Cross-cutting themes engagement activity
We are pleased to inform you that the ExCALIBUR programme will be launching an engagement activity during the week commencing 16 November 2020. This activity will be in the form of an online presentation to
provide an opportunity for engagement with UK academia and relevant organisations in developing crosscutting themes and will aid us in the development of the future funding calls. The web link to this event will be circulated the week of 16 November and will be live for two weeks (deadline 04 December at 12 noon). Viewers will be invited to complete a response form to capture their ideas and suggestions to aid the development of the forthcoming calls. Guidance and further information will be included on the web page and we look forward to hearing your ideas and suggestions. The calls are expected to launch at the beginning of 2021 and will be delivered by the Met Office and EPSRC; the resulting grants are anticipated to begin in June 2021.
Fusion modelling use case
The series of eight calls under Project NEPTUNE (Neutrals & Plasma TUrbulence Numerics for the Exascale) recently closed and awards are expected to be announced in early 2021. Project NEPTUNE seeks to develop knowledge, capability and prototype infrastructure targeting one of the Grand Challenge problems in modelling the behaviour of a thermonuclear plasma – the so-called “tokamak edge”, where hot plasma interacts with cooler neutral atoms and the machine wall itself. The system of equations forms a classic multi-physics, multi-scale Grand Challenge problem that has long been heralded as “Exascale class” and as such, requires a UK wide team in order to build an “actionable” platform targeting ITER (a €25B reactor class tokamak being constructed in the South of France) and for designing the world’s first commercial fusion reactors (for the example of the UKAEA-led STEP programme, an ambitious project to deliver fusion power to the grid in the 2040’s, click
Weather and climate use case
The weather and climate use case has commissioned the UK Chemistry & Aerosol (UKCA) activity to the University of Cambridge. The aims of this activity are: to create a functioning stand-alone version of the UKCA model with its own driver, in an appropriate repository, and with its own testing strategy; deliver an analysis of the bottlenecks and hindrances to improved performance of UKCA on current and anticipated supercomputer architectures; recommend how to address those bottlenecks and hindrances; and implement and test the most important modifications to deliver, with demonstration, a significant improvement in UKCA performance and flexibility. In October the Met Office started work on a coupling activity which aims to deliver the option of a new paradigm within the UK’s weather and climate prediction system for coupling together the ocean and atmosphere modelling components as a single executable. This will provide the flexibility to optimise the data flow of the coupled system for whatever the future hardware systems look like. This will be essential to enable optimal and flexible use of those future systems. It is also anticipated that learning from this activity will inform a broader ExCALIBUR cross-cutting activity in coupling and couplers.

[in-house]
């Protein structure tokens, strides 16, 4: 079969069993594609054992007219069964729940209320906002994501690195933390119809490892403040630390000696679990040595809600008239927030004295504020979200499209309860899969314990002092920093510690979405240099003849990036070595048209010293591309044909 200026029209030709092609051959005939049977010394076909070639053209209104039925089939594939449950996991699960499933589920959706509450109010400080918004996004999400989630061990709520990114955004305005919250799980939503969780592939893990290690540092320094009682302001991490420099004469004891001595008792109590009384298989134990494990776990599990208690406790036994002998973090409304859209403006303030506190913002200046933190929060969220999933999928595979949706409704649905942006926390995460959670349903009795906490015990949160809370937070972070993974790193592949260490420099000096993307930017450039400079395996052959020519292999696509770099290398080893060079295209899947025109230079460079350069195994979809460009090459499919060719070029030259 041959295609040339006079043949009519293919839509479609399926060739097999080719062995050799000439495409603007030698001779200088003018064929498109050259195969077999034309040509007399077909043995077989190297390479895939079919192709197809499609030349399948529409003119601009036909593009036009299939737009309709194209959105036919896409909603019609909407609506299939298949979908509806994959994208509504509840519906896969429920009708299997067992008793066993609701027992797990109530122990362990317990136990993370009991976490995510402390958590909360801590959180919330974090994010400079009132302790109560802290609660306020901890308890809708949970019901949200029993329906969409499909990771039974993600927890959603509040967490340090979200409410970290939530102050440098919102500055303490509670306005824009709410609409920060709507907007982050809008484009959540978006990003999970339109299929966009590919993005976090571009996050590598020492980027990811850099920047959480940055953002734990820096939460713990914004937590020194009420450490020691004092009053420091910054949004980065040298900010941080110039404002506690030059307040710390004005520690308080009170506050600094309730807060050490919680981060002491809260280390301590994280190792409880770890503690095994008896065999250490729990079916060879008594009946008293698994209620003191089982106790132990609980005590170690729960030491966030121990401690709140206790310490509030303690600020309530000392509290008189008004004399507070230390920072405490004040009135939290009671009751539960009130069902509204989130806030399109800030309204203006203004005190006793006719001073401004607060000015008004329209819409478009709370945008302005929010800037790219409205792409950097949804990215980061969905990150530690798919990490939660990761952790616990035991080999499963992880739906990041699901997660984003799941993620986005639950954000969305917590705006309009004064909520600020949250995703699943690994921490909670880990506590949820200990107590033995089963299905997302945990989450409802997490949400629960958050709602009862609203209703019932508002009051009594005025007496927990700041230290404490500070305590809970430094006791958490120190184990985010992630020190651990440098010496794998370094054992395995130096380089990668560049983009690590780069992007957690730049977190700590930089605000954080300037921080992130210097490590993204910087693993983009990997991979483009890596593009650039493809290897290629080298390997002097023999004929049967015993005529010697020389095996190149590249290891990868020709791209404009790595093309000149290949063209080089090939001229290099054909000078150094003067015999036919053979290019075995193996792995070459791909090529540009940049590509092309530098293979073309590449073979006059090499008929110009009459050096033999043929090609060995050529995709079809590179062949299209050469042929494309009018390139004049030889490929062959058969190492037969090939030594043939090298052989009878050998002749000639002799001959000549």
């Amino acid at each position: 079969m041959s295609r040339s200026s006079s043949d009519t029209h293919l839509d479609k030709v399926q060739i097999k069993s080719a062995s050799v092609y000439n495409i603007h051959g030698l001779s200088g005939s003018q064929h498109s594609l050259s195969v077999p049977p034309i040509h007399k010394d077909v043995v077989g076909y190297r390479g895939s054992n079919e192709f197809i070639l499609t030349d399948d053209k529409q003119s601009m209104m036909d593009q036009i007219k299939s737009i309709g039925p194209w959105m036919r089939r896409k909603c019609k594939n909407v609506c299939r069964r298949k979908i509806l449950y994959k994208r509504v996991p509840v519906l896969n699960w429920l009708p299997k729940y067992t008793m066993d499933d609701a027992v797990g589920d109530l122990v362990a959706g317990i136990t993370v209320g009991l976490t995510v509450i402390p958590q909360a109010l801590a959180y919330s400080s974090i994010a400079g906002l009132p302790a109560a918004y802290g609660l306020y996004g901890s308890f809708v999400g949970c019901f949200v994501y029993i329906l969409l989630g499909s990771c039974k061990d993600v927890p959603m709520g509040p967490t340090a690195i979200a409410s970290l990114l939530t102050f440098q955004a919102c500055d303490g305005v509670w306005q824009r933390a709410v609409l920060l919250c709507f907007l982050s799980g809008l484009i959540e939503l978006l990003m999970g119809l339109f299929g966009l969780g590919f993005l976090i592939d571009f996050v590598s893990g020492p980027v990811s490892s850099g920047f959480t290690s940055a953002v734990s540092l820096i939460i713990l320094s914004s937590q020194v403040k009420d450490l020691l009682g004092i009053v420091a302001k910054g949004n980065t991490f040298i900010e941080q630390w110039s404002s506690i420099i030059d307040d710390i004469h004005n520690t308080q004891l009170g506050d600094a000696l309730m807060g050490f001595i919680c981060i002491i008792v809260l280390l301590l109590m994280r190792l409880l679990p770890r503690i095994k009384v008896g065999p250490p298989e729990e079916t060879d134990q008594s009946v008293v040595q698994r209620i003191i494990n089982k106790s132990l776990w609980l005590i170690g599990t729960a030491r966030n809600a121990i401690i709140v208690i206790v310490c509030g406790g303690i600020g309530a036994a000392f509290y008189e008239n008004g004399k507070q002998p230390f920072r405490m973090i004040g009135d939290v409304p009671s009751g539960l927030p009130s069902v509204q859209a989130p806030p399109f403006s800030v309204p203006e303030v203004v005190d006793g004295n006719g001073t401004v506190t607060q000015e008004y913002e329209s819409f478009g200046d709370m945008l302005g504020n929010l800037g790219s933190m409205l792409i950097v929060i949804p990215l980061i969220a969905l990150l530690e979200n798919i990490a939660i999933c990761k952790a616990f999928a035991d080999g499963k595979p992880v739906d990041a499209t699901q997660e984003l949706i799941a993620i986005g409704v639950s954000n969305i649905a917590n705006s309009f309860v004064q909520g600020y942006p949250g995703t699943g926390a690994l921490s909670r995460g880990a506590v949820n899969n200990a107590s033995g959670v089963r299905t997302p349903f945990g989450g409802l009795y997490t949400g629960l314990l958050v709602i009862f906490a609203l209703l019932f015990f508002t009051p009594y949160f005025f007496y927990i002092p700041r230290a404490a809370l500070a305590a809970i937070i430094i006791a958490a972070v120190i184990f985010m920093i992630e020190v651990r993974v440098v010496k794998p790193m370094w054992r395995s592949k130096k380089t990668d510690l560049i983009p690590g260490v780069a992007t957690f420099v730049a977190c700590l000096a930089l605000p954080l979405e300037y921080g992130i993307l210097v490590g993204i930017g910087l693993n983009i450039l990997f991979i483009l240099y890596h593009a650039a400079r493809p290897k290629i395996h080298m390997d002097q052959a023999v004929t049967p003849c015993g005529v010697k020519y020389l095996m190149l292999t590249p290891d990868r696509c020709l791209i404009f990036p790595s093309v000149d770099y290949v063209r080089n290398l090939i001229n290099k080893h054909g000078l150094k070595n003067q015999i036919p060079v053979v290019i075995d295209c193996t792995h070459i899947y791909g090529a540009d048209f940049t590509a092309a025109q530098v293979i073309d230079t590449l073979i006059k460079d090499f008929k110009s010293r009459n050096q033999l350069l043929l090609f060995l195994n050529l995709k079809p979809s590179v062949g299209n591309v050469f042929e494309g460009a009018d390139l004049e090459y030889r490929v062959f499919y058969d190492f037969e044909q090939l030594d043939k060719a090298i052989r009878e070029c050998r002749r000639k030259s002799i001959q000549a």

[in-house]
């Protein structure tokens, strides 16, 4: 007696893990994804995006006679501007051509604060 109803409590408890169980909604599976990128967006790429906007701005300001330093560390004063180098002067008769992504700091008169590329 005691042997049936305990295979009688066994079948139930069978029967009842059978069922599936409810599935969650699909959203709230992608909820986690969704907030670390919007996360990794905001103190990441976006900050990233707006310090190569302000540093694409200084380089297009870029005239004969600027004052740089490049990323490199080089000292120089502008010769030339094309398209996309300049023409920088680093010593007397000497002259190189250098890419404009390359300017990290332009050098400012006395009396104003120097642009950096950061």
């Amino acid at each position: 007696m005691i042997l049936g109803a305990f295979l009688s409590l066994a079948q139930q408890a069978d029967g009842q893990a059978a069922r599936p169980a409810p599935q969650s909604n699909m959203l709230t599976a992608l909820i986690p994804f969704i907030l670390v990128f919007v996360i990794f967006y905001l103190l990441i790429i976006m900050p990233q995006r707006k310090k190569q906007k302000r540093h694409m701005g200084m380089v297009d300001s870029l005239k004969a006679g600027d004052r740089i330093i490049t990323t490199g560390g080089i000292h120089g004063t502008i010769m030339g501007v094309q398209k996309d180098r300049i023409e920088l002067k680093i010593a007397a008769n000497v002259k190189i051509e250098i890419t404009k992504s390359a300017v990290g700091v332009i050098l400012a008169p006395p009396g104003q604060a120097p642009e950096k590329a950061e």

UKRI high priority use case
Ten Design and Development groups (DDWGs) were awarded in April 2020 to conduct a mixture of simulation code design and development, and community building activities that will engage relevant computational and user communities, addressing the ‘high priority use case’ theme within the ExCALIBUR programme.
A kick-off workshop was held in July 2020 on behalf of UKRI, the Met Office, and UKAEA for the DDWGs members and Steering Committee members. To promote collaborative working between DDWGs, topics of discussion were the cross-cutting themes within the programme and an opportunity for groups to discuss commonalities or differences in their research.